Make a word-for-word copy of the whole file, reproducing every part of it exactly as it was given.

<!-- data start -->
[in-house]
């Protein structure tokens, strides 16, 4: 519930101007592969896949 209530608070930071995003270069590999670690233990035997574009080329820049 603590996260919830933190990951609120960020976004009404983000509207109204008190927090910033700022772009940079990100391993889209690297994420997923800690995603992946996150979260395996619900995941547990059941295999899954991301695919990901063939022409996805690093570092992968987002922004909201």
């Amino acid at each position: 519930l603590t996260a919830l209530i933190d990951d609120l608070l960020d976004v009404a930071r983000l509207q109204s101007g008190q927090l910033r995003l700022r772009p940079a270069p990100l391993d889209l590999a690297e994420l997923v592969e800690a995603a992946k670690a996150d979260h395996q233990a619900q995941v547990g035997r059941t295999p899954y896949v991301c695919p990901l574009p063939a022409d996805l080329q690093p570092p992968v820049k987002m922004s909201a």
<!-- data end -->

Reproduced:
[in-house]
């Protein structure tokens, strides 16, 4: 519930101007592969896949 209530608070930071995003270069590999670690233990035997574009080329820049 603590996260919830933190990951609120960020976004009404983000509207109204008190927090910033700022772009940079990100391993889209690297994420997923800690995603992946996150979260395996619900995941547990059941295999899954991301695919990901063939022409996805690093570092992968987002922004909201």
């Amino acid at each position: 519930l603590t996260a919830l209530i933190d990951d609120l608070l960020d976004v009404a930071r983000l509207q109204s101007g008190q927090l910033r995003l700022r772009p940079a270069p990100l391993d889209l590999a690297e994420l997923v592969e800690a995603a992946k670690a996150d979260h395996q233990a619900q995941v547990g035997r059941t295999p899954y896949v991301c695919p990901l574009p063939a022409d996805l080329q690093p570092p992968v820049k987002m922004s909201a």